Welcome to THE BIG TECH QUESTION, a monthly feature where we ask members of the H+K Technology team to debate the latest issues in tech and beyond.


Following Hannah Taylor’s plea FOR last week, Robyn Gravestock puts forward the argument AGAINST.

Many films have attempted to present the downfalls of AI, spinning the plot into an epic battle between man and machine. With media continuing the hyperbole around the benefits, success and breakthroughs in the field, these outlandish stories, although extreme, act as a reminder of just how much we don’t know about AI and its limitations.

Will Smith as Detective Del Spooner, in I, Robot, explains one limitation to AI with perfect reasoning. When the detective’s car is involved in an accident and plunged into water, a robot makes the choice to save him over the life of a young girl. Detective Spooner states, “I was the logical choice. It calculated that I had a 45% chance of survival. Sarah only had an 11% chance. That was somebody’s baby. 11% is more than enough. A human being would’ve known that.”

Curious signs

AI has reached the point where it is capable of telling doctors how to treat their patients. Its clever ability to tap into the collective knowledge of data from millions of past patient visits, patents and websites means it can provide recommendations in a matter of seconds. This is largely due to doctors becoming increasing curious around the benefits of Al, and reforms in regulations around new technologies in healthcare.

Although these recommendations have proved advantageous in providing fast solutions, AI should never be allowed to make the final decision. Machines lack the ability to understand context, they can understand a ‘yes’ or ‘no’ answer to a question but can’t spot the signs a human doctor can. When faced with the question of whether or not a patient smokes, a machine would take the answer as truth, but a doctor might notice a lingering smell or nicotine stains on the patients’ hands that indicate they’re lying.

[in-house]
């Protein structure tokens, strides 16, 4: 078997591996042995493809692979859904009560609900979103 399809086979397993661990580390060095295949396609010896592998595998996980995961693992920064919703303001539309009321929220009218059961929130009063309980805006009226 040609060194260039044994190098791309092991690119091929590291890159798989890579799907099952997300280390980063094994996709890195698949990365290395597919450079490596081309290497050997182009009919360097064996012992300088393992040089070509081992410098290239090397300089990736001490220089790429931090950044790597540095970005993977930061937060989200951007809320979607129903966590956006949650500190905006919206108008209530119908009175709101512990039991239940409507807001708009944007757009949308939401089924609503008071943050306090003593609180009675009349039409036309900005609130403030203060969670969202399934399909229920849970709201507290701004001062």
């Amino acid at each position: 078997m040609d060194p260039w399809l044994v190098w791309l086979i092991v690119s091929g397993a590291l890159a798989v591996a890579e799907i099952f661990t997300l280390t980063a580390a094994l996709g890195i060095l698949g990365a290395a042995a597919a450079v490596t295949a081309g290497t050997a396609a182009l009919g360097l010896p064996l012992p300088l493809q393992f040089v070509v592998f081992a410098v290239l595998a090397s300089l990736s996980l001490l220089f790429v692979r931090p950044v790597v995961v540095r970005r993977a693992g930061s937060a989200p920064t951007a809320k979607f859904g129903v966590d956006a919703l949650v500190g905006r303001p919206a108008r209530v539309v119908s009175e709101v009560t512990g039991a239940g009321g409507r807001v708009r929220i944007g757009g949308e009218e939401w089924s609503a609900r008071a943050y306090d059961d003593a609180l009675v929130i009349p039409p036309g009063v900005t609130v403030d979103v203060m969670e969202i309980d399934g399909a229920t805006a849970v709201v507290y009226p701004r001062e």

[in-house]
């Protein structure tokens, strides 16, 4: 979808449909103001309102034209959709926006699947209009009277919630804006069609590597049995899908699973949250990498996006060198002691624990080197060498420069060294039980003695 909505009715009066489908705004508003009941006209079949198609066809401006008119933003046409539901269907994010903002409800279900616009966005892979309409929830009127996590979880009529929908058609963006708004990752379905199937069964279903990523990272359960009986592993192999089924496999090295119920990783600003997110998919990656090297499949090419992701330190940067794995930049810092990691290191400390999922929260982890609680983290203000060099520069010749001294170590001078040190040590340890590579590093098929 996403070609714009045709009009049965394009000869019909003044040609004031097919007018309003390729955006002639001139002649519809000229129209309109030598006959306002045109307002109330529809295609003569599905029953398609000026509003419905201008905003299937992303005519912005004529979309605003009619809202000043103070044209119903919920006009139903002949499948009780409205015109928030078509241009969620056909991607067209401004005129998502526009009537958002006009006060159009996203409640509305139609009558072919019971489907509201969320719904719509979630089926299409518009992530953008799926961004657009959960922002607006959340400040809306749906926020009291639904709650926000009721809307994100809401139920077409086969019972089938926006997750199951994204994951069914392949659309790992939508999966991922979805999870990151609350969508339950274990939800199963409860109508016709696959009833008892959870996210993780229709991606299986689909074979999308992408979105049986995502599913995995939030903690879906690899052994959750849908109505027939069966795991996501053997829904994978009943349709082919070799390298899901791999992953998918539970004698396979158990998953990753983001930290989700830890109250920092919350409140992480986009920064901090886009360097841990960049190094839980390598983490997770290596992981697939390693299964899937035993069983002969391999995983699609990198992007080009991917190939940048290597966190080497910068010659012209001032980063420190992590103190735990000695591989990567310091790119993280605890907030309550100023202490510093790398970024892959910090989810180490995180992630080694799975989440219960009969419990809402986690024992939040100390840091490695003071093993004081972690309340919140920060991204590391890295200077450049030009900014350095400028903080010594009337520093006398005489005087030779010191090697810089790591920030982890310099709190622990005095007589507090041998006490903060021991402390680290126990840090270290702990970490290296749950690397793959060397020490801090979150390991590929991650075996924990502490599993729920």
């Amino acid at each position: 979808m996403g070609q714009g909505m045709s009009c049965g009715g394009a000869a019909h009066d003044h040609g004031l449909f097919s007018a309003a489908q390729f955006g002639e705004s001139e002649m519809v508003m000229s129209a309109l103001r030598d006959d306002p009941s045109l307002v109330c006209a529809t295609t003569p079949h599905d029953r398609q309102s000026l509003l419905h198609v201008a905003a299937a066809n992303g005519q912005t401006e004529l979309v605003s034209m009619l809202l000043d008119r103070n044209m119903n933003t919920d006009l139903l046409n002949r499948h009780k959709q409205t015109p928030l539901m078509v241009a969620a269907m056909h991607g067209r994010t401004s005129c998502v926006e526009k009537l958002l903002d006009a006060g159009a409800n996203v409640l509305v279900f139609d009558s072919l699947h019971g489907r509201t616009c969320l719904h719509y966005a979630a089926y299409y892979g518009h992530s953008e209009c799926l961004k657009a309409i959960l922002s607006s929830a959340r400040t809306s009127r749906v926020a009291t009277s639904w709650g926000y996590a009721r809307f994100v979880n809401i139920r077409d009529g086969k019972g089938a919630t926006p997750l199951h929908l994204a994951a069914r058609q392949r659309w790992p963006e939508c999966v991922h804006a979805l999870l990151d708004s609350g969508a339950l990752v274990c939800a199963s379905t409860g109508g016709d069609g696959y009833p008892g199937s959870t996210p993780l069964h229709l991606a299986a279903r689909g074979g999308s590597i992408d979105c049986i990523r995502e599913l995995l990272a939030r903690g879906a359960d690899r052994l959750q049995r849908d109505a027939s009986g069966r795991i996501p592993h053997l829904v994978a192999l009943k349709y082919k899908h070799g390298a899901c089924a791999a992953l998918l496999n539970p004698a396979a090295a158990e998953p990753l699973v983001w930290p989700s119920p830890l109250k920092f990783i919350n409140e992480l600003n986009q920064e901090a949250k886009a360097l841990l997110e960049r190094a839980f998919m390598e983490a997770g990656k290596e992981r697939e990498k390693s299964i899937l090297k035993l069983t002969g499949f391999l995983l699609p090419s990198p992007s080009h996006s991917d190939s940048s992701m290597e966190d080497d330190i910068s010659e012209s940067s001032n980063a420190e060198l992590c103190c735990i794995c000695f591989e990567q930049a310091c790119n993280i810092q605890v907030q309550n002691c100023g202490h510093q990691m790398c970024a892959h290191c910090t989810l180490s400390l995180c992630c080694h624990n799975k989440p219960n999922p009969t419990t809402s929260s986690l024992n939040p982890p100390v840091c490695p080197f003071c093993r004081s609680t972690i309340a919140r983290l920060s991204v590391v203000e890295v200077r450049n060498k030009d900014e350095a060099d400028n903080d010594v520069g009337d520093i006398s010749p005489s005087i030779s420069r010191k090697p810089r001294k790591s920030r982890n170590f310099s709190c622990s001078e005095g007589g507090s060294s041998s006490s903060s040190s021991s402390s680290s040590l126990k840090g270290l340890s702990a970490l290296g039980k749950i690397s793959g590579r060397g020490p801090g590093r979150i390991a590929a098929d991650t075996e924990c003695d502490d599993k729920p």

Similarly, humans have the ability to notice another layer of illness, in which resolving the first would cause fatal consequences due to the second. Take a radiologist for example, they’re trained to not only look for an embolism that triggered a stroke but notice the tiny bleed that means the use of clot-busting medication could be devastating. The machine will look for the obvious problem, and recommend the quickest solution. Putting the responsibility of a decision in the hands of a machine might take the pressure off of the doctor, but what if they start to rely on machines to spot these issues it simply can’t identify?

Treating AI with caution

While machines are proficient at teaching themselves to find solutions for illnesses, they don’t have a drive to understand why the illness was caused. After all, it is our passion to understand why and to gain an explanation that is “what powers medical advances.” A machine’s intelligence can only go so far as to solve a case it “cannot build a case.”

The advantages of AI are undeniable; it will aid doctors and specialists to continue their brilliant work in improving healthcare and treatments globally. However, machines will only be able to distinguish diagnoses is their separate entities, at least for the foreseeable future. Humans have the ability and the capacity to understand the context of a situation and so it should be a collaborative movement, where machines and humans gain knowledge together. It’s not a question of man versus machine, as the films dictate, but of emotion versus reality, logic versus reasoning – born versus developed.

Authored by: Robyn Gravestock